I am glad that not all music magazines are suffering and people are still willing to go out and pay for something cool. People put a lot of work into these editions so it is rewarding to see that this is being reciprocated by passionate and eager fans. There is something pleasing about buying a magazine and digesting it gradually over a cup of coffee! Most of us want our music sustenance on the move and, therefore, we look to the Internet. More and more, we are flicking between sites and doing it for free. I do not agree – as The Guardian suggests – that music journalism is in rude health and there is no crisis. Some publications and managing and building but many others have razor-thin margins whereas others are closing. Look online and I do wonder how many of the smaller sites will survive and continue to operate. A lot of the big names like Pitchfork do rake in quite a lot of advertising finance and I feel this is why NME has managed to keep going – and get its print edition back up and running. This Europavox article examines advertising revenue in the Internet age and the state of music journalism in 2019:

For anyone harbouring optimistic thoughts about the future of journalism, it’s been a sobering start to the year. BuzzFeed and HuffPost, leading players whose viral content and revenue-per-click strategy were once considered groundbreaking, laid off over 1,000 employees, while Condé Nast, the media conglomerate that owns publications such as GQ, Vanity Fair, Wired, and Pitchfork, announced that by the end of the year all its titles will be behind paywalls. For sites and publications lacking in cred or venture capital millions, things are even bleaker; newsrooms and staff positions across Europe and the US have been decimated, with 2018 being the worst year for media redundancies since 2009.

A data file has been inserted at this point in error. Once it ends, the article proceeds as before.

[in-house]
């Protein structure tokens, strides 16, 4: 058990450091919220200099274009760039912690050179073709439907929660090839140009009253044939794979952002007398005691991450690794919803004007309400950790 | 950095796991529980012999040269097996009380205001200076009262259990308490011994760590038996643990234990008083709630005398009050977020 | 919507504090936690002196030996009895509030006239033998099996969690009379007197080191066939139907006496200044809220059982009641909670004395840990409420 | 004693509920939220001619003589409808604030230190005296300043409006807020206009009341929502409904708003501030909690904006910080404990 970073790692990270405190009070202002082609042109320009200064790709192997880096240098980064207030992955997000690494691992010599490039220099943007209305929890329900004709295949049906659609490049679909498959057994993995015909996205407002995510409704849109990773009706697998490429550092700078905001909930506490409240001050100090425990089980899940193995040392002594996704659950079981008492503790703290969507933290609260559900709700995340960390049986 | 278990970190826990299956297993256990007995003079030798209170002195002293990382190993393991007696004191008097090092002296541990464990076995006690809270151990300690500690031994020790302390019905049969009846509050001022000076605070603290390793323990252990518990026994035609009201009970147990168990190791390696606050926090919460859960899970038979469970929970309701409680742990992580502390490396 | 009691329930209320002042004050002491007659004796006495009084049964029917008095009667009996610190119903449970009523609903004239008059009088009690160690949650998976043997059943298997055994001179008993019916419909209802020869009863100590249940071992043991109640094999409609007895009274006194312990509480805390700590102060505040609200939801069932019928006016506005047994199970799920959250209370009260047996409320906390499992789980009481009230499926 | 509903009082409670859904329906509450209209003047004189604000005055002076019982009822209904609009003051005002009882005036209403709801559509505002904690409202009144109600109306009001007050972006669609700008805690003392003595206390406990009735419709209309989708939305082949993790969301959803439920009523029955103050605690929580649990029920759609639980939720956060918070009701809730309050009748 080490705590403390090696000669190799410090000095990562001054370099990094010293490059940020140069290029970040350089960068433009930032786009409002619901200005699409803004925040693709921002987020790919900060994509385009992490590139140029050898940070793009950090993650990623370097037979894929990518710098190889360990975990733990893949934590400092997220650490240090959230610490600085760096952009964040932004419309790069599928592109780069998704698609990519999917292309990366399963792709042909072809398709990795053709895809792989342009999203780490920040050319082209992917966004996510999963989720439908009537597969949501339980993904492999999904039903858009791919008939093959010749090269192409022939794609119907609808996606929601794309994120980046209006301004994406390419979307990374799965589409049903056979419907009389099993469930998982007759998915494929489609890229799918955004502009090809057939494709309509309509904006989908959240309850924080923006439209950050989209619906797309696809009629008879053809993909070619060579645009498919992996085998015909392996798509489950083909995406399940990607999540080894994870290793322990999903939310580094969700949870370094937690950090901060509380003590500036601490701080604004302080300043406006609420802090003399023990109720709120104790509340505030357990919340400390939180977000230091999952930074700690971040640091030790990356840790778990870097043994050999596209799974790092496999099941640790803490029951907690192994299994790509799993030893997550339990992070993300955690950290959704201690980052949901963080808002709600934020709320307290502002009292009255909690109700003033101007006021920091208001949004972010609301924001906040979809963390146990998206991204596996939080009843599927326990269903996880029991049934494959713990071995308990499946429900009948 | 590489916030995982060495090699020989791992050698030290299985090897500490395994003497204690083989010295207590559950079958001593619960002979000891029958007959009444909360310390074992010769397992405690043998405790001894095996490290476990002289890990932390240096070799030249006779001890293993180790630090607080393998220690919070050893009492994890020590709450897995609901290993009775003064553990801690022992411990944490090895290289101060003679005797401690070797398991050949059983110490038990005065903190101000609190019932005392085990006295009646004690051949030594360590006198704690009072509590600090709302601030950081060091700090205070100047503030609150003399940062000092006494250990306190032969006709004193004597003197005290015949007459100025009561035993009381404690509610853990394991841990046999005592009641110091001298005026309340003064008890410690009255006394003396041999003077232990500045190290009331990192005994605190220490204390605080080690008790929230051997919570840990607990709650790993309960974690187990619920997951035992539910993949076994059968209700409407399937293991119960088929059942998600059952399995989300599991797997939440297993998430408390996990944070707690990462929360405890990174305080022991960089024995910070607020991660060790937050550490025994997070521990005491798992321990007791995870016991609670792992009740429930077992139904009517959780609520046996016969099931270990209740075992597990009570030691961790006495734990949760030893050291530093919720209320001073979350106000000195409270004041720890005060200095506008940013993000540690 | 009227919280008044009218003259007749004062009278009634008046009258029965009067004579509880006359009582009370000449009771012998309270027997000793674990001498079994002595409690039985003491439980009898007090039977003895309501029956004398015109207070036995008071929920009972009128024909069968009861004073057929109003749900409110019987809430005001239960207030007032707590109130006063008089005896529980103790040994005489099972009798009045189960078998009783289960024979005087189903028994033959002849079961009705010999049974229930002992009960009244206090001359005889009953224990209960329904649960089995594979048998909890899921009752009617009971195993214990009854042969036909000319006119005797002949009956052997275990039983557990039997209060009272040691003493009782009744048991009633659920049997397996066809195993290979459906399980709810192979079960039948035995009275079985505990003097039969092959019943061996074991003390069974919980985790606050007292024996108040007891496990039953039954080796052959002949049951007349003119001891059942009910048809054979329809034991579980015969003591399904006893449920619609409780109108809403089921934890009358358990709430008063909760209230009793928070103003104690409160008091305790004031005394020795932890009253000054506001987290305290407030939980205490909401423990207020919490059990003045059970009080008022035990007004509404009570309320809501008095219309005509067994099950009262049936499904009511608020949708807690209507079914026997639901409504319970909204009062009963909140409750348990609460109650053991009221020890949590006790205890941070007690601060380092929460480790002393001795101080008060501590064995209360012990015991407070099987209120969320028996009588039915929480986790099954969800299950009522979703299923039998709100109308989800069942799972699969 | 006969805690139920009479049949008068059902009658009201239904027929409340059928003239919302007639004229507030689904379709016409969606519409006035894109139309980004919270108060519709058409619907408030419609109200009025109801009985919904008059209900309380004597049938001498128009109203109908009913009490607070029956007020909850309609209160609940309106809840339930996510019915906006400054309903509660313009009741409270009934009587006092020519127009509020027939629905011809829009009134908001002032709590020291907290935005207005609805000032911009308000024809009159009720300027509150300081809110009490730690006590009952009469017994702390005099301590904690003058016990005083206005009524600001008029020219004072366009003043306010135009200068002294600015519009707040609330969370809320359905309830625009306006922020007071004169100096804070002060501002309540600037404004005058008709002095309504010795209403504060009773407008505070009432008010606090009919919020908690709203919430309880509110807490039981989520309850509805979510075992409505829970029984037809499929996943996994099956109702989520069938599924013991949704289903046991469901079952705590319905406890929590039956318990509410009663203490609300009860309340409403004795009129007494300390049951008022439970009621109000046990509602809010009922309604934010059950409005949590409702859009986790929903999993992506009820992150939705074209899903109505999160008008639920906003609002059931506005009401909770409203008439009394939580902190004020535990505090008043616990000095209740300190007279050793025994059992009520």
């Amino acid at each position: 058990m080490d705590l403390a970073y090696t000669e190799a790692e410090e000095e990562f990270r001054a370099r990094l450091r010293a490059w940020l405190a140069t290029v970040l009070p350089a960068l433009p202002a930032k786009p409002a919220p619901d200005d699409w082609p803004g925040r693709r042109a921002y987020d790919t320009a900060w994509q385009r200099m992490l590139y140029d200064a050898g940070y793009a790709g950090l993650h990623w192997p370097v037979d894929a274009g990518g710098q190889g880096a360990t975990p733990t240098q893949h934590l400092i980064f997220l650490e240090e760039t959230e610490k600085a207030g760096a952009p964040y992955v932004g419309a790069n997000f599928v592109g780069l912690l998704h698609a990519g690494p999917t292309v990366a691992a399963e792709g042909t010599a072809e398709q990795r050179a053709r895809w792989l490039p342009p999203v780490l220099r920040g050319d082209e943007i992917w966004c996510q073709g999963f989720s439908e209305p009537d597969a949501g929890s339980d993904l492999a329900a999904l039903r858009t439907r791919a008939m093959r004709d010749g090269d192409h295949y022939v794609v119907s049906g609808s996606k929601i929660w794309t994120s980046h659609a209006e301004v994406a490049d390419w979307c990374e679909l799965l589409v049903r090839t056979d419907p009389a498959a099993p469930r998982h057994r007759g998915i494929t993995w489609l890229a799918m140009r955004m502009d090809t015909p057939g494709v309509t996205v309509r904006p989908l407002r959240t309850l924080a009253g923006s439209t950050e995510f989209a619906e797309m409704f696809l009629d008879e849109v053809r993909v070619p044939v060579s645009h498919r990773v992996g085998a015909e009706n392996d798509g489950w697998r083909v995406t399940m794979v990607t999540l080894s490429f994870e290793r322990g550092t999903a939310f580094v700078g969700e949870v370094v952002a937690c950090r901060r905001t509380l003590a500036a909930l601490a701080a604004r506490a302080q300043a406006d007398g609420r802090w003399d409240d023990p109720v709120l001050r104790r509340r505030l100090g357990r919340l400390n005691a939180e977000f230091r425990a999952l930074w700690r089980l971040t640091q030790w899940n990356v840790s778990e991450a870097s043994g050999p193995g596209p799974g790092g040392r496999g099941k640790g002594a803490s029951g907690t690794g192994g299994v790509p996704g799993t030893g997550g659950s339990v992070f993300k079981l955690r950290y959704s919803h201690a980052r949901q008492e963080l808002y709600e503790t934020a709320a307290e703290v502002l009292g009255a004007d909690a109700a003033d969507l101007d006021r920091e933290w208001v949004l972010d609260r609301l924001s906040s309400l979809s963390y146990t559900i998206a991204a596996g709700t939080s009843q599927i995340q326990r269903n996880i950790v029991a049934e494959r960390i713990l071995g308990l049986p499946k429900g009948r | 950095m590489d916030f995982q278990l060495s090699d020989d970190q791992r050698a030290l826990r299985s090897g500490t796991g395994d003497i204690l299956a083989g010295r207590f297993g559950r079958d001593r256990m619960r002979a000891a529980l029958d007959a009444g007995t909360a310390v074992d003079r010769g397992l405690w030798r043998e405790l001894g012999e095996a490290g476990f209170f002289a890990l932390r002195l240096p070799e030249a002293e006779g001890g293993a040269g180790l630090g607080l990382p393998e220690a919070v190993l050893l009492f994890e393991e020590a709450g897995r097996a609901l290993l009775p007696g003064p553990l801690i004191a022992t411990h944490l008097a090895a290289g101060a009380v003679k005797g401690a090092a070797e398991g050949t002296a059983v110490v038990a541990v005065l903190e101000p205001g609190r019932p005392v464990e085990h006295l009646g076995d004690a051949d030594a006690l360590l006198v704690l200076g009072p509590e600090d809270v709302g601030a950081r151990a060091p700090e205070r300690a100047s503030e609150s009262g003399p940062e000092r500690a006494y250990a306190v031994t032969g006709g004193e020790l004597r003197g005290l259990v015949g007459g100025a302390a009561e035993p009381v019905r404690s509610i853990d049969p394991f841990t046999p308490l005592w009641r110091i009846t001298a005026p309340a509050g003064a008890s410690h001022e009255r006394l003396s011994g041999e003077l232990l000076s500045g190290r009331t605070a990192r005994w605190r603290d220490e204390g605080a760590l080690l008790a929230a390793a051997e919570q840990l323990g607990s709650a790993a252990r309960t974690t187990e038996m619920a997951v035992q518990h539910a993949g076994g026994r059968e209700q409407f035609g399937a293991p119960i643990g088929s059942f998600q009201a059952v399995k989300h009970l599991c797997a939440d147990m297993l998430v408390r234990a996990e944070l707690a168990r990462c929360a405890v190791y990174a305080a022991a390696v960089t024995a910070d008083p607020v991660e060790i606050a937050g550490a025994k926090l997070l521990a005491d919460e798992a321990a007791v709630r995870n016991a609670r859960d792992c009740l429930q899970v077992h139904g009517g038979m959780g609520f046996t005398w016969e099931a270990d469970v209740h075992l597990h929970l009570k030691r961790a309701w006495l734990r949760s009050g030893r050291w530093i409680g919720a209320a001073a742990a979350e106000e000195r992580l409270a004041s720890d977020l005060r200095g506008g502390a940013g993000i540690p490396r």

Legendary titles that used to shift upwards of 250 000 copies a week have either disappeared altogether or have been forced to re-invent themselves; the iconic NME became a free weekly in 2015 before abandoning print altogether to focus on NME.com. The situation is just as grim for publications that were born on the web and never embraced print; with Google and Facebook tightening their grip on digital advertising revenue – by 2020 they’re expected to take more than half of global ad spending – the likes of The Quietus and Drowned In Sound struggle to survive, frequently relying on supporter donations and funding drives”.